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Schools settle lawsuit filed by parents of handicapped boy

By SARAH SCHWEITZER

© St. Petersburg Times, published May 3, 2000


TAMPA -- The Hillsborough County school district has settled a long-running legal battle with the parents of a child with Down's syndrome.

With the blessing of a federal judge, the district has agreed to pay Keith and Nikole Whitehead a lump sum for damages and attorneys' fees and to establish a training program for parents and teachers of exceptional education students.

The School Board approved the settlement Tuesday night at a regular meeting.

"Overall, it is a good settlement in that it puts it all to bed and gets it all done," said Tom Gonzalez, an attorney for the school district.

Neither the Whiteheads nor their attorney could be reached Tuesday night.

The settlement brings to a close a battle that began in 1992 when the Whiteheads sued the school district, claiming that their son, Andrew, had received an inadequate education. Specifically, the parents alleged that the district had taken Andrew out of individual speech therapy and placed him in group therapy, a move that they said slowed his progress and damaged his communication ability.

In April 1998, a federal jury awarded the Whiteheads $600,000 for retaliation by the school district, but found that the district had not discriminated against the boy. A judge later reduced that verdict and the Whiteheads appealed that decision.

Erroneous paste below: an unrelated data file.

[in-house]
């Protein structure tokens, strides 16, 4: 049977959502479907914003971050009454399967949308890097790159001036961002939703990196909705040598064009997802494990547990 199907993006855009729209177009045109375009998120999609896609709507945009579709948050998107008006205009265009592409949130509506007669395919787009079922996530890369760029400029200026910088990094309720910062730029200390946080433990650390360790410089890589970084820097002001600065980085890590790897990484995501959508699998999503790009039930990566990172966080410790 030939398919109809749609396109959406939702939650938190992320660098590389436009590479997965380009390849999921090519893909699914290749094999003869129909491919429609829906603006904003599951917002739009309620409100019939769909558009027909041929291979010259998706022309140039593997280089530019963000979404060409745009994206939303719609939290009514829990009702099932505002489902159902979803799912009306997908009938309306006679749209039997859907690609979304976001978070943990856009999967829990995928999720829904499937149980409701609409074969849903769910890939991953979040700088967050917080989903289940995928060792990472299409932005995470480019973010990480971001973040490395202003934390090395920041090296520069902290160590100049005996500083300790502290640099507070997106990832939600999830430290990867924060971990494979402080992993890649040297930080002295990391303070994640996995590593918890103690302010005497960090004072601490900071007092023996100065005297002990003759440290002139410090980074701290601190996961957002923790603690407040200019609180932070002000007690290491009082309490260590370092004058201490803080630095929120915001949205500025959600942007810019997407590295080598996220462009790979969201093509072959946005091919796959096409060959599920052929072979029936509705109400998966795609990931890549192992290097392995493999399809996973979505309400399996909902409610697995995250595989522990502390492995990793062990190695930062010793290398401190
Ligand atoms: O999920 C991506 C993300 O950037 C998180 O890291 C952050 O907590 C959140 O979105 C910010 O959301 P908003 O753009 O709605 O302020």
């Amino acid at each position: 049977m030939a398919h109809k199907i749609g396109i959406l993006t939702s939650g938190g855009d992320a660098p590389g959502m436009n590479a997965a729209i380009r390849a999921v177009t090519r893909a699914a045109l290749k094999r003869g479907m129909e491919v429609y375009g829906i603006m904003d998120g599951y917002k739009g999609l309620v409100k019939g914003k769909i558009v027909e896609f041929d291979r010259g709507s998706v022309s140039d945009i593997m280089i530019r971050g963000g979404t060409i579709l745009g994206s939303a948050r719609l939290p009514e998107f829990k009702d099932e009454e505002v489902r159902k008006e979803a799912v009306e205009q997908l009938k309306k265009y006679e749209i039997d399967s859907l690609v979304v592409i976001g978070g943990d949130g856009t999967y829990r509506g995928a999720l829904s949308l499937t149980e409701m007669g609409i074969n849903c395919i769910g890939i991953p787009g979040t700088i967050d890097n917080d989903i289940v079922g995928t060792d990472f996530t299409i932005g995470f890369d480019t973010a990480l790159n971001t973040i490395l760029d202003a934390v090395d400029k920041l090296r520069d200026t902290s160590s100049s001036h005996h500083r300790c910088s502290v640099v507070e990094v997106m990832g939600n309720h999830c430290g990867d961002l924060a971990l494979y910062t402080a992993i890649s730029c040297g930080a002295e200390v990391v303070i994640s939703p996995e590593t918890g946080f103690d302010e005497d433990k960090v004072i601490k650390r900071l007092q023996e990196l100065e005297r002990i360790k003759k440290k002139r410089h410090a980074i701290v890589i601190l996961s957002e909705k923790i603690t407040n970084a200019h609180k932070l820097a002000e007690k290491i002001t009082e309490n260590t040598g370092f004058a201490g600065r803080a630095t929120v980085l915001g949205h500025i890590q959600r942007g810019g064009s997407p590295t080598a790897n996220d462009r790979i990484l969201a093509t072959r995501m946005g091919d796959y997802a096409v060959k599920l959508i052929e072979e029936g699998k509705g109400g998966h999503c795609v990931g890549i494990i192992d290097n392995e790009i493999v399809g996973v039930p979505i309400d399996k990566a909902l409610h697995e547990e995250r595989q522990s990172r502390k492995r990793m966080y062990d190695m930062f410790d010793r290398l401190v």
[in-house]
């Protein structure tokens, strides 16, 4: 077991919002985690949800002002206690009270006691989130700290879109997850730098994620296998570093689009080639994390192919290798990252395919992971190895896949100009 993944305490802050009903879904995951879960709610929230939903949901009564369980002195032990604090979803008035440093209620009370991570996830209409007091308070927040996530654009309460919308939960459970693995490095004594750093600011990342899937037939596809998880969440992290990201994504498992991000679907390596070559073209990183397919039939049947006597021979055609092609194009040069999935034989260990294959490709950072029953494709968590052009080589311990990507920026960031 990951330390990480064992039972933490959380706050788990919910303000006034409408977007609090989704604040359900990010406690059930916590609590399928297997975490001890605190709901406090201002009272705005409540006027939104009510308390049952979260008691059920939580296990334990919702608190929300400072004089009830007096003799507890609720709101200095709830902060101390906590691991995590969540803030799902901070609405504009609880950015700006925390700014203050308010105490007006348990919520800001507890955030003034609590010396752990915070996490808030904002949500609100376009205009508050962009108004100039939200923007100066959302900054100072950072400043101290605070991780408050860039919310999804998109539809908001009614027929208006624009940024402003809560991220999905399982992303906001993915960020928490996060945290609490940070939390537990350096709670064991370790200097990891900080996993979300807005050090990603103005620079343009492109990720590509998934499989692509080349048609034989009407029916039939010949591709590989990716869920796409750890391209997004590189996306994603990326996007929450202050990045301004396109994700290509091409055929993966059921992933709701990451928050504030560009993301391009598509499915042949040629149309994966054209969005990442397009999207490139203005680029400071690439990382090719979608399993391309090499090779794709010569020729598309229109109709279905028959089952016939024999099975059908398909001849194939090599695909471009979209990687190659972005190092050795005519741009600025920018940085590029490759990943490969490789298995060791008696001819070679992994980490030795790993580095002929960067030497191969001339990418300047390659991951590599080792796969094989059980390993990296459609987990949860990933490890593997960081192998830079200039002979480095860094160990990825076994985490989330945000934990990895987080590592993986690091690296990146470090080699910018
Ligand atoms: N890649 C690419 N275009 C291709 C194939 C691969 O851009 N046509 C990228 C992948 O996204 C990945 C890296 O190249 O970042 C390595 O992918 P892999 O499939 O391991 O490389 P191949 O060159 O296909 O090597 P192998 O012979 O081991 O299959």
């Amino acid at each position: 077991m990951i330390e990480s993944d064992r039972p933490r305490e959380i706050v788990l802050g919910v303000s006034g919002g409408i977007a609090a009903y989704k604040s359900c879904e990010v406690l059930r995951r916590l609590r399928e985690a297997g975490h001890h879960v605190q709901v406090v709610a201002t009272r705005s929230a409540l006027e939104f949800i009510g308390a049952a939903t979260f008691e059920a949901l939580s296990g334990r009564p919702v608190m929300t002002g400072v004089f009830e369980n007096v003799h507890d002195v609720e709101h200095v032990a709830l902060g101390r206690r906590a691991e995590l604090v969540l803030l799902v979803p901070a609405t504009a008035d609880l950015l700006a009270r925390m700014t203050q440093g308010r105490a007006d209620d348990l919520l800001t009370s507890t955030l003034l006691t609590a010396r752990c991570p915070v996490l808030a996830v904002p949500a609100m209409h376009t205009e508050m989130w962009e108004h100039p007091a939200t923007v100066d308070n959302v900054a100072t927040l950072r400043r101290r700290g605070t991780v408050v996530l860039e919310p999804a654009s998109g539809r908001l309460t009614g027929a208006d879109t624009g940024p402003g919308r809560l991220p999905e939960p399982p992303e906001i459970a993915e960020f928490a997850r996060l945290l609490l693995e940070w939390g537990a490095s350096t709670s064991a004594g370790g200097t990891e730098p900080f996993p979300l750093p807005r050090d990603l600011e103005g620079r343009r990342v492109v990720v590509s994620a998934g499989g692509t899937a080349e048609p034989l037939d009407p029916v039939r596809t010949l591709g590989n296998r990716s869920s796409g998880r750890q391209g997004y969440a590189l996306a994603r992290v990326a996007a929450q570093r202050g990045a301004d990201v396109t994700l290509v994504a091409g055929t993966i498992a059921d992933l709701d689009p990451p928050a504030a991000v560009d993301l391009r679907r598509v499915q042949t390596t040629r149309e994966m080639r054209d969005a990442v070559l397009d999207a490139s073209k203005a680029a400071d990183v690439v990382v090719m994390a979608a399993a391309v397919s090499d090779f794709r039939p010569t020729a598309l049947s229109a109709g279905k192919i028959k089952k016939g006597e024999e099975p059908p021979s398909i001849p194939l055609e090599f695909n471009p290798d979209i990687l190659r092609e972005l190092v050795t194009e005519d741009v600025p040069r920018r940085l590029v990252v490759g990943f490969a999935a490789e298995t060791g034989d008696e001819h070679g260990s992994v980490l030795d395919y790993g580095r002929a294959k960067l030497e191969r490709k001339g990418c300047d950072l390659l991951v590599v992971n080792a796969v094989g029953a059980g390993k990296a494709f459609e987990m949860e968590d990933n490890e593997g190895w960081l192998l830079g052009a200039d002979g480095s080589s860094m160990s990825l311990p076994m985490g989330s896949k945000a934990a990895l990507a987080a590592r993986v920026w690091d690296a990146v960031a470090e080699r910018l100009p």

The monetary settlement reached Tuesday is less than $600,000 and includes damages and attorneys' fees, Gonzalez said.

In addition, the district agreed to develop a training program to guide teachers and parents of exceptional education students. Funding for the program will come from the Whiteheads, with dollar-for-dollar matching by the School Board. According to the agreement, the Whiteheads will be allowed to contribute up to $25,000.

In other action, the School Board voted to appoint Scott Myers, now the principal of Knights Elementary School, to principal of Lithia Springs Elementary School. It also agreed to hold a public hearing on the school district officials' proposed desegregation plan on June 13, with a board vote on June 20.

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